From a pure logistics standpoint, we allow about 30 to 45 minutes of horse prep time (grooming and gathering the supplies needed for the trip). We account for drive time, and I allow 10 to 15 minutes early arrival so we can prep the horses once at our location. For indoor visits, the horses need a “poop bag” and grippy socks. Outdoor visits are easier. We basically just have to unload. From an experience standpoint, we can focus on visitation or we can plan activities. For example, our last trip to In Return, we played mini-horse baseball. Basically the attendees ran bases with the minis. Next time we will allow them to groom and walk the horses. This has been an evolution in the program, one I am very happy to see.  

What is your favorite part of the experience? 

Definitely seeing the reaction from those we are visiting. That ranges from utter joy to some hesitation, even to downright resistance. But life is about all experiences, so I love all reactions.

What has been the most rewarding experience/memory since you’ve started volunteering with this organization? 

So many!!! Where to start? Working with the people at CTRH – what a wonderful group of human beings!  We will raise over $10,000 this year for CTRH through the miniature horse outreach program. The feeling of giving back and helping is such a great feeling! But to hone in on one specific memory, while visiting a hospice center, I saw a patient tear up as she was visiting with one of our horses. This caused the hospice employee to also tear up (and maybe me too).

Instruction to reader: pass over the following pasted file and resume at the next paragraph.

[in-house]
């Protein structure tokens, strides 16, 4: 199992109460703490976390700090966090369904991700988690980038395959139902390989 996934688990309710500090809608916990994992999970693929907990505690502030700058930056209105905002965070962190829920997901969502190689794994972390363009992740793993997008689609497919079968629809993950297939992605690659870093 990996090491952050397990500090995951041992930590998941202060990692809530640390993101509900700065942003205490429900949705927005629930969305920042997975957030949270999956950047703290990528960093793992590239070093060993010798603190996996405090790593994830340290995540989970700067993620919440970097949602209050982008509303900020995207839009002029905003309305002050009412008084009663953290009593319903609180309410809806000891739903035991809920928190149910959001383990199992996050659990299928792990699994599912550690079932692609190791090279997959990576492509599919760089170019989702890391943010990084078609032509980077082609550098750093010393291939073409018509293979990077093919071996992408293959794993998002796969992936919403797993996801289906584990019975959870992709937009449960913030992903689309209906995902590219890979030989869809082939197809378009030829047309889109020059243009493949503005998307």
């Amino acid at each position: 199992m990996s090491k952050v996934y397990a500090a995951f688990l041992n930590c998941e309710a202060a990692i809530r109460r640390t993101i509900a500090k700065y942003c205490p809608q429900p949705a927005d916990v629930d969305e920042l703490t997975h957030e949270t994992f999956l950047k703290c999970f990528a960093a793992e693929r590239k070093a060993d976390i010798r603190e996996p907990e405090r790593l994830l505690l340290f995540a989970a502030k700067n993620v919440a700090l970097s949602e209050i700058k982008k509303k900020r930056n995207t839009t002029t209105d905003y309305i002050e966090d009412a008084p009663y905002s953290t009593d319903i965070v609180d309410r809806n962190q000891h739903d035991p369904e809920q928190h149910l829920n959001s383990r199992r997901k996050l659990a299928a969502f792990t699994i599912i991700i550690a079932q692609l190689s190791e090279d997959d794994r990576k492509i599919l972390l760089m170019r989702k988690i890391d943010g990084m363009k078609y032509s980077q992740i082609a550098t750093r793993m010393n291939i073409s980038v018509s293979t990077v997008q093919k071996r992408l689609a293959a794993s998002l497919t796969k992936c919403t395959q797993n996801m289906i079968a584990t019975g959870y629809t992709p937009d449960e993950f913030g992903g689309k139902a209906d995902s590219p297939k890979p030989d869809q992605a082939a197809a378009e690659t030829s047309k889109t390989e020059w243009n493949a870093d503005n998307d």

What are the benefits of the mini outreach visits for the participants and/or the participants’ families? 

This depends on the location and group we are visiting. I love seeing those afraid of animals let their guard down and get close to the horses. Seeing participants take a risk and get rewarded seems very beneficial. Having a last wish when folks are at a stage in their life where memories are fleeting, to give them that chance to remember when they worked with animals, lived on a farm, could do more things with their bodies that they maybe can’t do anymore. 

Do you have any tips or tricks you care to share that you’ve found helpful when interacting with individuals who may be uninterested in the horses or scared and nervous around them? 

You can usually spot people that aren’t animal people. I don’t want to make them uncomfortable. However, I do remind them this might be one of the few chances they may have in life to get up close to a miniature horse, but I don’t ever try to push them.

Is there anything else you’d care to share with readers?

Just the message to do something! Before it is too late, give that little extra to someone who needs it.  Commit to something and see to it. I have been voluntarily cleaning the stalls now for over three years. It is hard waking up before 7am every Saturday to give up your free time, but where I hate getting up, I have never hated my effort for the day and what I have accomplished at the end of the shift. My kids love to roll their eyes when I gave them “dadisms” but I have always said life is about the journey, not the destination.  Working with CTRH is an amazing journey!

Life is about the journey, not the destination.

I couldn’t agree more, Thad. Inspiring others to get involved is one of the main reasons I continue to write. Thank you for sharing your experiences with the CTRH Mini Horse Outreach. The program is a blessing to many.

If you are interested in volunteering or supporting this organization in other ways, you can learn more here. As always, thank you for reading.